He said the Israeli regime lets the Knesset pass any legislation without proper consideration, adding that the bill impinges on Palestinian religious freedom.
On Wednesday, the draft law to muffle amplified calls to prayer at mosques in East Jerusalem al-Quds and others parts of occupied Palestinian land won preliminary approval at Israel’s parliament. The bill still needs to pass several more readings.
During the voting session, prominent Arab Israeli lawmaker MK Ahmad Tibi, who is the leader of the Arab Movement for Change (Ta’al), tore up the proposal.
“Islam is stronger than all of you,” he shouted at other legislators from the Knesset podium.
Head of the Joint (Arab) List MK Ayman Odeh also described the measure as an attack on Israeli Arabs.
“This is an offensive against the Arab public, against the presence of Arabs [in Israel], against the Arabic language and against our existence in the region,” Odeh said. “The sound of the muezzin (who perform the call to prayer) predated the racists and will exist after the racists.”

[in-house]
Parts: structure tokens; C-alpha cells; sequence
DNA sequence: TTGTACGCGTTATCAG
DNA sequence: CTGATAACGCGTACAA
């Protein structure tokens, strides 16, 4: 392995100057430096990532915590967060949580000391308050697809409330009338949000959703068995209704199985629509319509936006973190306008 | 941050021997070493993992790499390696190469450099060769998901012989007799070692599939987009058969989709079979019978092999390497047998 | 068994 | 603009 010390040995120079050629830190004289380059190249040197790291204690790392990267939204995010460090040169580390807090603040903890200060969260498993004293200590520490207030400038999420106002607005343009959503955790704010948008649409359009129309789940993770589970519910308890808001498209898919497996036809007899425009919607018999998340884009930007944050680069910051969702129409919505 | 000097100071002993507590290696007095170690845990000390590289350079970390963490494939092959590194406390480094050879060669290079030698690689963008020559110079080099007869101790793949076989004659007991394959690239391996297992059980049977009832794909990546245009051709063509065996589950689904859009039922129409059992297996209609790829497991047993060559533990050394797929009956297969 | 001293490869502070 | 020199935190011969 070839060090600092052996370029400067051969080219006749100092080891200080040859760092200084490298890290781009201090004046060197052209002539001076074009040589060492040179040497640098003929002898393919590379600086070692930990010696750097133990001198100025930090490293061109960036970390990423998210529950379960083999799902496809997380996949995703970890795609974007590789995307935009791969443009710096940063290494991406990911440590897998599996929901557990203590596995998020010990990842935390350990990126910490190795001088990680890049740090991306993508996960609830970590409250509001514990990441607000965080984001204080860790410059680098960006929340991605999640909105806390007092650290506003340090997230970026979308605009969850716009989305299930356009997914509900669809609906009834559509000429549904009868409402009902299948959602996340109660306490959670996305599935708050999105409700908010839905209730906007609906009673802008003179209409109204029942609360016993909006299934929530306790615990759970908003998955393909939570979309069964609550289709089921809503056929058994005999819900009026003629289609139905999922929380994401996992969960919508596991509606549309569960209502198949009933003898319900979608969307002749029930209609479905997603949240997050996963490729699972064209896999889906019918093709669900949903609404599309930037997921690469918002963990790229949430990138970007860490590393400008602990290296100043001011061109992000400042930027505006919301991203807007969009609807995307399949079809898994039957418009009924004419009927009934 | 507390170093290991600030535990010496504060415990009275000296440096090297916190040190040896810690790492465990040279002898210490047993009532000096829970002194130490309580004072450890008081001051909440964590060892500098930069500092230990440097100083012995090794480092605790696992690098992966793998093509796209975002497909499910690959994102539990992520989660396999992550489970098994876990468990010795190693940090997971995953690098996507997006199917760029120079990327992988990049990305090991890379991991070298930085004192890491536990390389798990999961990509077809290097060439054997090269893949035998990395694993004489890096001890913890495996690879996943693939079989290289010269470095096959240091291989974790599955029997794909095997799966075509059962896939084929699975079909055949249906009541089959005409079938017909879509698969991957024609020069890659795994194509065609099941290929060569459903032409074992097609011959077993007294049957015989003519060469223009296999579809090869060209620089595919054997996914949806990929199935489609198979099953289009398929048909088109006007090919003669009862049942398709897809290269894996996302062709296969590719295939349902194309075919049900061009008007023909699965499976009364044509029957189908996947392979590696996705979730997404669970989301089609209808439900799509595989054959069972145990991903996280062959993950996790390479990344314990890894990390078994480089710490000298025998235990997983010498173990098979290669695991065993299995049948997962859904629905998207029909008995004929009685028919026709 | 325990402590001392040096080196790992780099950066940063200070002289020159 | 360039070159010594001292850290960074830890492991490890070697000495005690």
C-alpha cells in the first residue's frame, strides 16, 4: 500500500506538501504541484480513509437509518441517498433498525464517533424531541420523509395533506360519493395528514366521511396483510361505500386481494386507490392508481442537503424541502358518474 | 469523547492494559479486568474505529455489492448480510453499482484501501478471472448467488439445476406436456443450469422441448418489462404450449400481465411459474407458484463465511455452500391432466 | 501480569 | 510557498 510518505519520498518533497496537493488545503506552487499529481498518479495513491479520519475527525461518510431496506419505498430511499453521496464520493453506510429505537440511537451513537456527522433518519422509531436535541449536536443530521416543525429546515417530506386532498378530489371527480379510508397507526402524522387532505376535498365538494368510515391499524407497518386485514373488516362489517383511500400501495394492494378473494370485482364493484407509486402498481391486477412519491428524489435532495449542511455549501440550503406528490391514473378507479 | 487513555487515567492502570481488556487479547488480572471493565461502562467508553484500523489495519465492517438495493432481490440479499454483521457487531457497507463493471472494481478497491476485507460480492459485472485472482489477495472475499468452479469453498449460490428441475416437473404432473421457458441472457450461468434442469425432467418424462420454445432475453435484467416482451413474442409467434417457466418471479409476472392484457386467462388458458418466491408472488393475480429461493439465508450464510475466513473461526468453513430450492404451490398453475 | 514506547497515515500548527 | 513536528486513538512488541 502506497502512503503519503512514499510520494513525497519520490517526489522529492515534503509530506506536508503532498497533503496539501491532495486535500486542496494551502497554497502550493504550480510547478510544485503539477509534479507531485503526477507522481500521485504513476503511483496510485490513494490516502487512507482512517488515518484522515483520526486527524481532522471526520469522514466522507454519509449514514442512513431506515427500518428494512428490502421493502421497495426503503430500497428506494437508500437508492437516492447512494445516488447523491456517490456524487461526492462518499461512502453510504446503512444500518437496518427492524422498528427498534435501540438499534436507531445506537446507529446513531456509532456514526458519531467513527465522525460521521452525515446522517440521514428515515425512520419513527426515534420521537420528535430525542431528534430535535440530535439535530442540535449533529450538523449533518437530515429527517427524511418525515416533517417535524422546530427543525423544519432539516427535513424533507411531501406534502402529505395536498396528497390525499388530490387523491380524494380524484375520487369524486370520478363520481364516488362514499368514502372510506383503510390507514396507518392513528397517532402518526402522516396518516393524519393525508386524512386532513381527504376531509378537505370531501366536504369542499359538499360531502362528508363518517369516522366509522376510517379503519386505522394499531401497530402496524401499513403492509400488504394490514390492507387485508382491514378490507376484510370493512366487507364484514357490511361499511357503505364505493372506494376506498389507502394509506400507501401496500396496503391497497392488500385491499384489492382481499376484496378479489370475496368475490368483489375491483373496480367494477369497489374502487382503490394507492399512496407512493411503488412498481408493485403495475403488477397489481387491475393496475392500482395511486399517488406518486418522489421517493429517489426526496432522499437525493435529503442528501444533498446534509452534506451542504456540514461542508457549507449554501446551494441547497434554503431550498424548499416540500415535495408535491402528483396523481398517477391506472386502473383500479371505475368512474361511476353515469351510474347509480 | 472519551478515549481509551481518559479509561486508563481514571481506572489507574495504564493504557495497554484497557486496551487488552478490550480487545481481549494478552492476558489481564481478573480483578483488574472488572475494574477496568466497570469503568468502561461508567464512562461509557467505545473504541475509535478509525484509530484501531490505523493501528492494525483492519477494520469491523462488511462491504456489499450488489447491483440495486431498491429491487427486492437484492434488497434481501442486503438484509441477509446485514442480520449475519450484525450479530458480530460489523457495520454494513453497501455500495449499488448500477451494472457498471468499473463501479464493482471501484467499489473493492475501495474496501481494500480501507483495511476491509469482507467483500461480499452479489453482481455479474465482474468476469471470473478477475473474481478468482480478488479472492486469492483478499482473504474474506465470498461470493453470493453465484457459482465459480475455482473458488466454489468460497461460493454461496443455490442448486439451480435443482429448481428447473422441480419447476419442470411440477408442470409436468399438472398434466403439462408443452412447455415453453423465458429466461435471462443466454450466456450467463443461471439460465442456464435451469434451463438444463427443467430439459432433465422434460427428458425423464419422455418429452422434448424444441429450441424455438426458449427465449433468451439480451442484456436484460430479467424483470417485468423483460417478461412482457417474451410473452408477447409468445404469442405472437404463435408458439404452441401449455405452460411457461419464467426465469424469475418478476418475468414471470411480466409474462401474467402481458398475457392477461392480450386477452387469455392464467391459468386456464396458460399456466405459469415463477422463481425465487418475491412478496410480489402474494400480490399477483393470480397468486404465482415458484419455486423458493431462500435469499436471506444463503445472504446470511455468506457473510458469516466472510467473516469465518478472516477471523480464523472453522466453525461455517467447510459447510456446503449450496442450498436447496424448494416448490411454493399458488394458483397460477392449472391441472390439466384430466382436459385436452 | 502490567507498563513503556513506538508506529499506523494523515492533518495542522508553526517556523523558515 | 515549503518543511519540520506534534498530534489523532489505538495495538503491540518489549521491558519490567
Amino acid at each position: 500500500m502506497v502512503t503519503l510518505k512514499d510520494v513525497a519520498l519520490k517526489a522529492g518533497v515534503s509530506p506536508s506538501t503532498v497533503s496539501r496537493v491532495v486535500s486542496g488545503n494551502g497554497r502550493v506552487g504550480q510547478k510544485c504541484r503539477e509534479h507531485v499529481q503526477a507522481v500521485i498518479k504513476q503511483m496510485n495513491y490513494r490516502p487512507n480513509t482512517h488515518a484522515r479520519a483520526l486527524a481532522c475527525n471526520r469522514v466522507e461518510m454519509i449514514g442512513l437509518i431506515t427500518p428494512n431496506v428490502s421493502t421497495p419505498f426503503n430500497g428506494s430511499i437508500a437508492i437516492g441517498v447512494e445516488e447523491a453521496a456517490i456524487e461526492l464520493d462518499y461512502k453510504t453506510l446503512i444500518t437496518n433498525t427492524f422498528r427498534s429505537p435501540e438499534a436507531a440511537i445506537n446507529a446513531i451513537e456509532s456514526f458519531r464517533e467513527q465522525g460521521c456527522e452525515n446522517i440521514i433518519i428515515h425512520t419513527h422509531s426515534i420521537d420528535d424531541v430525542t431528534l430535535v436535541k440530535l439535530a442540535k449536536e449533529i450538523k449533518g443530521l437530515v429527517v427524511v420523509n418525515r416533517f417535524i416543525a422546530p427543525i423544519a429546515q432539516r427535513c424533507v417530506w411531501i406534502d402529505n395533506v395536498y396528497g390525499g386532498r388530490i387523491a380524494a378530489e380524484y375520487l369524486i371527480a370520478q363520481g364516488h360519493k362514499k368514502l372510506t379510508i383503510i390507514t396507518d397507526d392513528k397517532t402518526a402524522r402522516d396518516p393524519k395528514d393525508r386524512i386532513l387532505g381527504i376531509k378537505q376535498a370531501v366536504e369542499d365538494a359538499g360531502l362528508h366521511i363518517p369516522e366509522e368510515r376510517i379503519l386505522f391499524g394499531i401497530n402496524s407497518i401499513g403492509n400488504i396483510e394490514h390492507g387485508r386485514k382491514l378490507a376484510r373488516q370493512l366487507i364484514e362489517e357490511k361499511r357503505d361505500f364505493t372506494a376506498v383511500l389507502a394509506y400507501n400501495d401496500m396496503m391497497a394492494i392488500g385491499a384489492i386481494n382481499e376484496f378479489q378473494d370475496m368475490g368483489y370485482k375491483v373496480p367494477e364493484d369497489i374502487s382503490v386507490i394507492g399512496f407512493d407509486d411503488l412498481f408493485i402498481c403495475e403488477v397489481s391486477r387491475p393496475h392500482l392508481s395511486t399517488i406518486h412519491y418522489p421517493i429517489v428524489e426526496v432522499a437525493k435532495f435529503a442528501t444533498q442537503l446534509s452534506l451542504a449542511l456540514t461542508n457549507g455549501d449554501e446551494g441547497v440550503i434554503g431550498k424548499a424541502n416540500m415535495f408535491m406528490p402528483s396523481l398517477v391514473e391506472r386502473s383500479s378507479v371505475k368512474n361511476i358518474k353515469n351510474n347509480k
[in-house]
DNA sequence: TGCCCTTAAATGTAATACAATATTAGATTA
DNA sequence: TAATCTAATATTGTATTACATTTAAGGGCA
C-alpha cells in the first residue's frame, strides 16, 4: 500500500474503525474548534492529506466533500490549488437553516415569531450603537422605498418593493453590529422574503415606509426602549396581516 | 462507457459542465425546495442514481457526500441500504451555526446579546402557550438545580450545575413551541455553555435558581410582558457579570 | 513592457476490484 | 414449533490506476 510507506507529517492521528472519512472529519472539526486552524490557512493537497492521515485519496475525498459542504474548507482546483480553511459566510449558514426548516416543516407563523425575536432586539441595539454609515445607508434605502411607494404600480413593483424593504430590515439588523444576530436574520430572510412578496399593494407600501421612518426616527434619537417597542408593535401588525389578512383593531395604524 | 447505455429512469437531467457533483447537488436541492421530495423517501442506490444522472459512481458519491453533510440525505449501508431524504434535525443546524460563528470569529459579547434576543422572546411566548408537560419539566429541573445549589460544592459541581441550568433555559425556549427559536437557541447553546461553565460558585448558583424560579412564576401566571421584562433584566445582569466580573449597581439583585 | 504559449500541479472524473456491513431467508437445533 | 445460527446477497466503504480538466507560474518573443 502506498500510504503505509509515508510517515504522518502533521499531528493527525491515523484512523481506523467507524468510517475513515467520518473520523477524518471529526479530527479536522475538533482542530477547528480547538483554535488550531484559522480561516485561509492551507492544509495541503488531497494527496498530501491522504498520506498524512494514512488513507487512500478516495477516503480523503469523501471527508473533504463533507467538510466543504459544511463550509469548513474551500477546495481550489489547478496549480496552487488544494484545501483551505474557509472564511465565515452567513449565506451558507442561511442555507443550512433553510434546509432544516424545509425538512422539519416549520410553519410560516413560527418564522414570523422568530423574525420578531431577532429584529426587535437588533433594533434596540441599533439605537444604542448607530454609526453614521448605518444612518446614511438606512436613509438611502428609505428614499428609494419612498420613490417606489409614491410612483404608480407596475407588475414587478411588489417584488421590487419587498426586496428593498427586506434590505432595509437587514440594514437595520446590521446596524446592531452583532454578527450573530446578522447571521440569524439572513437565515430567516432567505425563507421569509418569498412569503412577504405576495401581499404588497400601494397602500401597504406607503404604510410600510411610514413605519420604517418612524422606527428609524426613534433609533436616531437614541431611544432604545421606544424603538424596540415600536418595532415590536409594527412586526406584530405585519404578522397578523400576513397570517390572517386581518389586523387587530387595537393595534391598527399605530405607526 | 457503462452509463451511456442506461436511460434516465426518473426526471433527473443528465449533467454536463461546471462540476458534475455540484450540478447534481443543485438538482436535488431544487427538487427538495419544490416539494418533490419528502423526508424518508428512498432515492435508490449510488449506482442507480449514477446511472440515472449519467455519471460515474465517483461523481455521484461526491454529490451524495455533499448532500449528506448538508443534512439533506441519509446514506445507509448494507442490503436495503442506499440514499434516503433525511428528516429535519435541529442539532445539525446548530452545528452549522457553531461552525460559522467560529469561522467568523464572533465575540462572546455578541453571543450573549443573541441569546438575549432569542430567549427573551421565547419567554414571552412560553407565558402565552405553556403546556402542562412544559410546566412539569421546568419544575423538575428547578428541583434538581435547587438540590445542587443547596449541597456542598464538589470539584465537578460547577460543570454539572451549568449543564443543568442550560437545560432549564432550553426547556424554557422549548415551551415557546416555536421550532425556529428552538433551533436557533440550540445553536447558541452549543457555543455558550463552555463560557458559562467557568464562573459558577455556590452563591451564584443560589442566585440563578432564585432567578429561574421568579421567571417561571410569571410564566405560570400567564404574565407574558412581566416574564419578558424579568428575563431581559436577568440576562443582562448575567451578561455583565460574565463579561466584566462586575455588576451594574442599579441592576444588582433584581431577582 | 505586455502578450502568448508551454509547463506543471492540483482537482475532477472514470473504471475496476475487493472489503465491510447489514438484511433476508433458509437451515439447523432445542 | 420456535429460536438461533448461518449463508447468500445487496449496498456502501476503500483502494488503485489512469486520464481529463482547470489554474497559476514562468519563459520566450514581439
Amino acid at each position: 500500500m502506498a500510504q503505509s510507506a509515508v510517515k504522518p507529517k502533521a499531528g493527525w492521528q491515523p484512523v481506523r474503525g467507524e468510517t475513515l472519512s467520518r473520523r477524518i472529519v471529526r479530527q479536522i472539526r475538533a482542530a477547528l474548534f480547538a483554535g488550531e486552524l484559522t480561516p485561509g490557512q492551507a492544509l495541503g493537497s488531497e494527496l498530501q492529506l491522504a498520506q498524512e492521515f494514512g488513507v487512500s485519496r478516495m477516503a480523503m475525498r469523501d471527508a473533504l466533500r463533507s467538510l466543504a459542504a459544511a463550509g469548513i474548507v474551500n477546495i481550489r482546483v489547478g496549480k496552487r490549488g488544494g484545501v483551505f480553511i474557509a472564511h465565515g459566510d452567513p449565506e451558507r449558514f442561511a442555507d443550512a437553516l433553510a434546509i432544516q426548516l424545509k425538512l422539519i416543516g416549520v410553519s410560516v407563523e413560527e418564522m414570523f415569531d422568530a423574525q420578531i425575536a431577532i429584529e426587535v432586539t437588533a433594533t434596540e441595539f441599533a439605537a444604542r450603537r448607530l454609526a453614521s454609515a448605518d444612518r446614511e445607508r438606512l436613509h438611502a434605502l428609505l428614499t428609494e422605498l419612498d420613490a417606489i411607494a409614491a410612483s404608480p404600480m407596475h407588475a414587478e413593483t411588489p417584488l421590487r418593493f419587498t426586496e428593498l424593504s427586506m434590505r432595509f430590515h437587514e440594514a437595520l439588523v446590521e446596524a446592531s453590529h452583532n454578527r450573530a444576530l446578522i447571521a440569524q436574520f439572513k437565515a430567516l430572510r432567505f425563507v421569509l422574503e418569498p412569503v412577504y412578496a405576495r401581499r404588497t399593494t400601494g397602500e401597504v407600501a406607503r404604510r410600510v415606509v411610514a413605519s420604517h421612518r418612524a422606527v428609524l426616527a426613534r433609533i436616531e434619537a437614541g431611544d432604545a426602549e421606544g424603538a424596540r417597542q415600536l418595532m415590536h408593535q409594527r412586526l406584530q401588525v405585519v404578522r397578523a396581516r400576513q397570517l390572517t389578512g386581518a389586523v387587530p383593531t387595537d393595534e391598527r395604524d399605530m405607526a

Odeh was later ejected from the plenum for tearing up a copy of the proposed legislation, along with fellow Joint List MK Masud Ganaim.
MK Jamal Zahalka, also of the Joint List, denounced the bill as “a declaration of war on Islam.”
“This is a racist law whose only purpose is to hurt our community,” he said, adding that “what disturbs the supporters of this legislation is not the noise, but rather that the sound of the muezzin reminds them of the true identity of this land.”
Meanwhile, Jordanian Minister of State for Media Affairs Mohammad Al Momani said the legislation was particularly unacceptable in East Jerusalem al-Quds.
He added that the new law violated the peace treaty between his country and Israel by violating the Waqf’s rights to administer the holy al-Aqsa Mosque compound and regulate Muslim worship there.
Despite widespread criticism from Muslims, Christians and Jews across the occupied Palestinian territories against Muezzin Bill, it has been supported by Israeli Prime Minister Benjamin Netanyahu.
The Israeli premier had earlier said he would back the controversial legislation, adding that the calls to prayers made excessive “noise.”